Increase in payments is ‘affordable’ and urgent to reduce poverty and unemployment in Australia

The Australian Council of Social Service says increasing low paying income support payments such as Newstart is affordable and urgently needed to stem the worrying trend of growing poverty and inequality in Australia, and significant barriers to employment. 

“We’ve heard some wild figures bandied around in recent days. The fact is the actual cost is modest and affordable, and absolutely critical if we are to prevent more people falling into poverty in our country,” said ACOSS CEO Dr Cassandra Goldie.

“In our Budget submission ACOSS has costed an increase to the single rate of allowance payments, including Newstart and Youth Allowance, at $600 million in this financial year and $1.5 billion in 2014-15. We’ve also proposed fixing indexation arrangements to prevent allowances falling further behind pensions. This has been costed at $200 million in this financial year and $300 million in 2014-15, bringing the total cost to $800 million this year and $1.8n billion overall in the next financial year.

“This figure is more or less in line with the Australian Greens figure of $2 billion a year, or $8 billion over four years, not the $13.1 billion contained in the Federal Finance Department’s estimates. The department’s figure is misleading as it includes other costings for things that are not being called for.

“ACOSS understands the current fiscal constraints, however, this modest cost is well and truly affordable. Moreover it is vital if we are to begin to tackle what’s becoming a worsening picture in Australia.

“The most recent ABS measure of income distribution shows the share of equivalised household income for low income households fell by 0.7 (a 6.7% change) and high income share rose by 2.6 (6.9% change), form 1997-8 compared to 2007-8.

“Preliminary figures extracted from the Household, Income and Labour Dynamics in Australia surveys by the Melbourne Institute of Applied Social Research published recently, show there was a 2.2 per cent increase in inequality from 2009-10 to 2010-11. Using a scale to measure income inequality, where zero is perfect equality and one is perfect inequality, in 2010-11 the figure – called the Gini coefficient – was 0.325. The previous year it had been 0.318, and the year before that 0.305.

“Our own Poverty in Australia report released late last year revealed 2.2 million people living in poverty in Australia, including one in six children. The report found the proportion of people in poverty rose by approximately one third of a percent from 2003 to 2010. Significantly it found that people at highest risk are the unemployed and those on income support payments.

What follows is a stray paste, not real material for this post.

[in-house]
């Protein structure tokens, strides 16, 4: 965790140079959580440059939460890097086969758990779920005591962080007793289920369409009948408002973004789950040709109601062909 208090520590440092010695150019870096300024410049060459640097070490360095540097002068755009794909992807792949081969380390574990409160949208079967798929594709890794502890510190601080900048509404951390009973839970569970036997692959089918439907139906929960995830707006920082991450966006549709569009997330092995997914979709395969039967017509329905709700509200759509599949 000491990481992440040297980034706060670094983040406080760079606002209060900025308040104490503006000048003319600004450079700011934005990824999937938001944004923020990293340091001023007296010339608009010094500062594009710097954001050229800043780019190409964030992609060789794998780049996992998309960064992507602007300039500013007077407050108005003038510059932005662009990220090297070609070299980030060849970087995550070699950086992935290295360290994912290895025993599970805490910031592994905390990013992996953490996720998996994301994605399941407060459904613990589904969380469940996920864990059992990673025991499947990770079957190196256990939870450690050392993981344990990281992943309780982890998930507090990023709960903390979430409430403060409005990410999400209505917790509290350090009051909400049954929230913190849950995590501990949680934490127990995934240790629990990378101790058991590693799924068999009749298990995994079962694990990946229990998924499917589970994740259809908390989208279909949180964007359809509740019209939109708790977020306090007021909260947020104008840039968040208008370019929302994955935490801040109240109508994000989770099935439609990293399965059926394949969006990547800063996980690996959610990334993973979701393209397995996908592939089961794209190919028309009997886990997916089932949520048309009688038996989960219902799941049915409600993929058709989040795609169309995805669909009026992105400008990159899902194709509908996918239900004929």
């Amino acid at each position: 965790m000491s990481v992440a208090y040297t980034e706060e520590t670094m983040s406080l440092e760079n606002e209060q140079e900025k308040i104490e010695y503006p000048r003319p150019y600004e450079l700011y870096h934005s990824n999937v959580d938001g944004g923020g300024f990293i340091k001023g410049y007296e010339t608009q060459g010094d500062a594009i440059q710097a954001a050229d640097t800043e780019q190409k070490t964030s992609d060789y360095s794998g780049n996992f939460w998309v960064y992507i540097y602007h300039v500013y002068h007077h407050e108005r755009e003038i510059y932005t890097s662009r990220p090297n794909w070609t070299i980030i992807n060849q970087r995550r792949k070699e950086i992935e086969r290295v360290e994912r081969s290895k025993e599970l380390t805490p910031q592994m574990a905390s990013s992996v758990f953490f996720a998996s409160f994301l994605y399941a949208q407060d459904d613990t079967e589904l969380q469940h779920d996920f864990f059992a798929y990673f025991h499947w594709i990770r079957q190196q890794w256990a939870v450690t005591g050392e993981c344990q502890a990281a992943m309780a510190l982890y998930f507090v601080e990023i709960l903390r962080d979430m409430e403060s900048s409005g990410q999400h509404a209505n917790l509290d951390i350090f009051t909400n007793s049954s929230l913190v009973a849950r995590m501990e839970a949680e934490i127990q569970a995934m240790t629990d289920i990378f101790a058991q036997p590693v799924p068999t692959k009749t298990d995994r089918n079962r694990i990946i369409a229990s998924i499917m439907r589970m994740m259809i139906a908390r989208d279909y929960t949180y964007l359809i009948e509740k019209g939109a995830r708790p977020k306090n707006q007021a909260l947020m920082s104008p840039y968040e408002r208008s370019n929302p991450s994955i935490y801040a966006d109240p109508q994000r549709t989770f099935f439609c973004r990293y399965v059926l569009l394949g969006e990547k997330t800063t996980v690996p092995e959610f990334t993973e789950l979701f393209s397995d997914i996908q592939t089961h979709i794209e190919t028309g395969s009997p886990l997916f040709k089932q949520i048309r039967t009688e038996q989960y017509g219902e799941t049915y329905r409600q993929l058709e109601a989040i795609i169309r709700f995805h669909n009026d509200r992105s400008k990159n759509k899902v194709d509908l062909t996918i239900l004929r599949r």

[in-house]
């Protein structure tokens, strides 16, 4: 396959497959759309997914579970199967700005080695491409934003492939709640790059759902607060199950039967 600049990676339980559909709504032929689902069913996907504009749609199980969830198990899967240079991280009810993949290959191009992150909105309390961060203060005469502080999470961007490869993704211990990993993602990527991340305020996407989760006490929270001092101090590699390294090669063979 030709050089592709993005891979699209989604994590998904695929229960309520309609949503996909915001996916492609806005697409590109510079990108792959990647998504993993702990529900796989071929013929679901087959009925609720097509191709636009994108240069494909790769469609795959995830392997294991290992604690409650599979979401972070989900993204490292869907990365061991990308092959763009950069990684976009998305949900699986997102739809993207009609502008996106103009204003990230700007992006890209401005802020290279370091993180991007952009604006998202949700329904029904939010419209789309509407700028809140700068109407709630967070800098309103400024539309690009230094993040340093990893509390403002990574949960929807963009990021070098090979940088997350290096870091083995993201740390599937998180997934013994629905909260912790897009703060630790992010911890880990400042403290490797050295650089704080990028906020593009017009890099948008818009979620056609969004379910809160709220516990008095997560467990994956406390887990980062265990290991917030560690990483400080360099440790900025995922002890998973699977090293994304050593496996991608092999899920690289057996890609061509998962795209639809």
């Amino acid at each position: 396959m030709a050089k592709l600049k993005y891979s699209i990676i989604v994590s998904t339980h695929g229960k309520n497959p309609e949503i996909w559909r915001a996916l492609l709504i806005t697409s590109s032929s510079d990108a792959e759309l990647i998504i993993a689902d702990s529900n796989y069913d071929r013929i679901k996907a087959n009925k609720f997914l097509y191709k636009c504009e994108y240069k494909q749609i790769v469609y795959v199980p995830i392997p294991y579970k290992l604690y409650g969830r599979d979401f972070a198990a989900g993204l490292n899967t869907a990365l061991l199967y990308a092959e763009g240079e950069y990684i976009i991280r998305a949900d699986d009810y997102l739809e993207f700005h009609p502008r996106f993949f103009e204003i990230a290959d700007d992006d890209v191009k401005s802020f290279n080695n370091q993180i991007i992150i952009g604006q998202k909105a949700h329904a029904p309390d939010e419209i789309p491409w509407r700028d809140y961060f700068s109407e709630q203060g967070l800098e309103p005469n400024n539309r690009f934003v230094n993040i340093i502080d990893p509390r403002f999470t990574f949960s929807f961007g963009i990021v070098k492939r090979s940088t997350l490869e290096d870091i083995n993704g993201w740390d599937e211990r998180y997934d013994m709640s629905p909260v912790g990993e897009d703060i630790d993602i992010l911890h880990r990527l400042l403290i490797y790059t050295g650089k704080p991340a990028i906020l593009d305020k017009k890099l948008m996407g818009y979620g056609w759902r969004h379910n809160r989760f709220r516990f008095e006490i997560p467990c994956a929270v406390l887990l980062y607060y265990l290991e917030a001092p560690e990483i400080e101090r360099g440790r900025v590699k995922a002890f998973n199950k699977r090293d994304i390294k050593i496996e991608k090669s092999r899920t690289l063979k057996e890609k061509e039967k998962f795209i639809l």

“This deteriorating picture is also reflected in reports from leading charities and community welfare organisations who are struggling to keep up with demand for their services.

“We simply cannot wait any longer to deal with what’s fast becoming a looming problem. It’s time for bipartisan support to deal with this issue. It’s about priorities, and we call on all major political parties and the Independents to agree on increasing the allowance payments for singles by $50 a week as recommended by the Henry Tax Review in 2010.

“People who are unemployed are now averaging two years before getting back into paid work. One of the key reasons is that people are so impoverished that they cannot sustain the effort needed to secure paid work, including addressing skills and retraining and other measures. We are also concerned that the Government appears to have frozen on the most successful programs to assist people back into the paid work force, through paid work experience.

“Currently people living on Newstart for example are living about $74 below the poverty line. The modest increase would still leave them below the poverty line. It would however make a big difference in their lives and reduce growing poverty and inequality in our nation,” Dr Goldie said.

Media Contact: Fernando De Freitas 0419 626 155

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